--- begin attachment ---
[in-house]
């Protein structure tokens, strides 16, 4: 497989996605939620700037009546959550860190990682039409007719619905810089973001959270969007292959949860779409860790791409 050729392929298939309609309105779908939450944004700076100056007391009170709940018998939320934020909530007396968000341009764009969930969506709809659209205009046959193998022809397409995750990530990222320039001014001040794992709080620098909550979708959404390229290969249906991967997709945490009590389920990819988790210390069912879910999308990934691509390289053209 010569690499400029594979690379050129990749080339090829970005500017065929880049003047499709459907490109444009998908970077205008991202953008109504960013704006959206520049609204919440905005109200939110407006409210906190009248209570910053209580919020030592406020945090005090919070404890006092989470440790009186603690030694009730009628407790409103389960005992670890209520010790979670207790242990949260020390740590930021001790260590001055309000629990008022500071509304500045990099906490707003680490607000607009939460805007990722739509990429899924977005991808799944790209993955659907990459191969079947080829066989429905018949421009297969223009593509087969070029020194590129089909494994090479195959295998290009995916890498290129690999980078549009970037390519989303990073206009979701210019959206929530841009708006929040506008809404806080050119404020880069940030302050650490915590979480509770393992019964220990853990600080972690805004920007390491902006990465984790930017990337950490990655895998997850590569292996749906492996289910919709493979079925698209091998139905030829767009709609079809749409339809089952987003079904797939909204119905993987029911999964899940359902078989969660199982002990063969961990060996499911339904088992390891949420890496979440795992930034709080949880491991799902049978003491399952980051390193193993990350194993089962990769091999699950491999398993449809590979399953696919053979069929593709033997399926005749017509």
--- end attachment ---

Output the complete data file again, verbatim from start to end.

[in-house]
């Protein structure tokens, strides 16, 4: 497989996605939620700037009546959550860190990682039409007719619905810089973001959270969007292959949860779409860790791409 050729392929298939309609309105779908939450944004700076100056007391009170709940018998939320934020909530007396968000341009764009969930969506709809659209205009046959193998022809397409995750990530990222320039001014001040794992709080620098909550979708959404390229290969249906991967997709945490009590389920990819988790210390069912879910999308990934691509390289053209 010569690499400029594979690379050129990749080339090829970005500017065929880049003047499709459907490109444009998908970077205008991202953008109504960013704006959206520049609204919440905005109200939110407006409210906190009248209570910053209580919020030592406020945090005090919070404890006092989470440790009186603690030694009730009628407790409103389960005992670890209520010790979670207790242990949260020390740590930021001790260590001055309000629990008022500071509304500045990099906490707003680490607000607009939460805007990722739509990429899924977005991808799944790209993955659907990459191969079947080829066989429905018949421009297969223009593509087969070029020194590129089909494994090479195959295998290009995916890498290129690999980078549009970037390519989303990073206009979701210019959206929530841009708006929040506008809404806080050119404020880069940030302050650490915590979480509770393992019964220990853990600080972690805004920007390491902006990465984790930017990337950490990655895998997850590569292996749906492996289910919709493979079925698209091998139905030829767009709609079809749409339809089952987003079904797939909204119905993987029911999964899940359902078989969660199982002990063969961990060996499911339904088992390891949420890496979440795992930034709080949880491991799902049978003491399952980051390193193993990350194993089962990769091999699950491999398993449809590979399953696919053979069929593709033997399926005749017509």